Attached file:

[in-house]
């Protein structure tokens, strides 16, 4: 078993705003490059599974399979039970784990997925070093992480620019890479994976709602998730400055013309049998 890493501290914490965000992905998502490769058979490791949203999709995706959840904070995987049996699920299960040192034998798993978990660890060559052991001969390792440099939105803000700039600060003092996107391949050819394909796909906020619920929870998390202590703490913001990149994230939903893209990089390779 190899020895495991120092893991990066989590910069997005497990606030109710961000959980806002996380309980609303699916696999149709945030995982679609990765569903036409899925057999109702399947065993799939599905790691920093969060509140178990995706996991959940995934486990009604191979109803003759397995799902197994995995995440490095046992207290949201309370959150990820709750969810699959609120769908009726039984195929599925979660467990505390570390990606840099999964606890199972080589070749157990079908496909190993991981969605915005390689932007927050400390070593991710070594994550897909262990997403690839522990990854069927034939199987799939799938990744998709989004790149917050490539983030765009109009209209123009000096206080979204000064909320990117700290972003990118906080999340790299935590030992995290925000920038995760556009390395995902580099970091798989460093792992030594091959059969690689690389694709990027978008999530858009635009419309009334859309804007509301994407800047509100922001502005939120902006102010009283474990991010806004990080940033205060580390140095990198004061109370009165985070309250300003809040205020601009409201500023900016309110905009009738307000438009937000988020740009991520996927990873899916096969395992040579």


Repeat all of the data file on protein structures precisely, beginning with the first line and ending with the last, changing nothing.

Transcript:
[in-house]
């Protein structure tokens, strides 16, 4: 078993705003490059599974399979039970784990997925070093992480620019890479994976709602998730400055013309049998 890493501290914490965000992905998502490769058979490791949203999709995706959840904070995987049996699920299960040192034998798993978990660890060559052991001969390792440099939105803000700039600060003092996107391949050819394909796909906020619920929870998390202590703490913001990149994230939903893209990089390779 190899020895495991120092893991990066989590910069997005497990606030109710961000959980806002996380309980609303699916696999149709945030995982679609990765569903036409899925057999109702399947065993799939599905790691920093969060509140178990995706996991959940995934486990009604191979109803003759397995799902197994995995995440490095046992207290949201309370959150990820709750969810699959609120769908009726039984195929599925979660467990505390570390990606840099999964606890199972080589070749157990079908496909190993991981969605915005390689932007927050400390070593991710070594994550897909262990997403690839522990990854069927034939199987799939799938990744998709989004790149917050490539983030765009109009209209123009000096206080979204000064909320990117700290972003990118906080999340790299935590030992995290925000920038995760556009390395995902580099970091798989460093792992030594091959059969690689690389694709990027978008999530858009635009419309009334859309804007509301994407800047509100922001502005939120902006102010009283474990991010806004990080940033205060580390140095990198004061109370009165985070309250300003809040205020601009409201500023900016309110905009009738307000438009937000988020740009991520996927990873899916096969395992040579």